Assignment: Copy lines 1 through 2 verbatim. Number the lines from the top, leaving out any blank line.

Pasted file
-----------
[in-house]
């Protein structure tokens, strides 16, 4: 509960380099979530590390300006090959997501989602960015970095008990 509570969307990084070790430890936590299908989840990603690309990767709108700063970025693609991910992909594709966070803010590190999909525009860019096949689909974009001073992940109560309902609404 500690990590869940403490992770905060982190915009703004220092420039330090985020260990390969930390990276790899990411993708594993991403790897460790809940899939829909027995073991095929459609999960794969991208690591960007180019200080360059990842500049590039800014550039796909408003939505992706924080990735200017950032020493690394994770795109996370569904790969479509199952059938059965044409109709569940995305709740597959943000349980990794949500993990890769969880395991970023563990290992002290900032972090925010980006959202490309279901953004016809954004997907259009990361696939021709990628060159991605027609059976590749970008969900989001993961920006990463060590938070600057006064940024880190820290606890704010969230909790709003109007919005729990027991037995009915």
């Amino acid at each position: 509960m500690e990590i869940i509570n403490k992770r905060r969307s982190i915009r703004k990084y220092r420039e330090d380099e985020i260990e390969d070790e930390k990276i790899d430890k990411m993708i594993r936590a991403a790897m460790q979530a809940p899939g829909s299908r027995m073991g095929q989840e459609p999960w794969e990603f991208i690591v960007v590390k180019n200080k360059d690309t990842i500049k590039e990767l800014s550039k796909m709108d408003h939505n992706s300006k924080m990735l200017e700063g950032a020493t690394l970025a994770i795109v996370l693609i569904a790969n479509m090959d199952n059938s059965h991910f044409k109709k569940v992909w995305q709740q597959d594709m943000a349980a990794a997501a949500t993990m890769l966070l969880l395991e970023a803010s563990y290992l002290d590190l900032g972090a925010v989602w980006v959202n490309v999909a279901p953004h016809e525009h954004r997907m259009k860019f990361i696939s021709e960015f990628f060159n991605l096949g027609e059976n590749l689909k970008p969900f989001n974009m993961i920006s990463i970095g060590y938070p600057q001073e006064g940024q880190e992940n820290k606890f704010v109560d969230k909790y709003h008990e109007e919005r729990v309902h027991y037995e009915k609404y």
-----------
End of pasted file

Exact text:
[in-house]
């Protein structure tokens, strides 16, 4: 509960380099979530590390300006090959997501989602960015970095008990 509570969307990084070790430890936590299908989840990603690309990767709108700063970025693609991910992909594709966070803010590190999909525009860019096949689909974009001073992940109560309902609404 500690990590869940403490992770905060982190915009703004220092420039330090985020260990390969930390990276790899990411993708594993991403790897460790809940899939829909027995073991095929459609999960794969991208690591960007180019200080360059990842500049590039800014550039796909408003939505992706924080990735200017950032020493690394994770795109996370569904790969479509199952059938059965044409109709569940995305709740597959943000349980990794949500993990890769969880395991970023563990290992002290900032972090925010980006959202490309279901953004016809954004997907259009990361696939021709990628060159991605027609059976590749970008969900989001993961920006990463060590938070600057006064940024880190820290606890704010969230909790709003109007919005729990027991037995009915």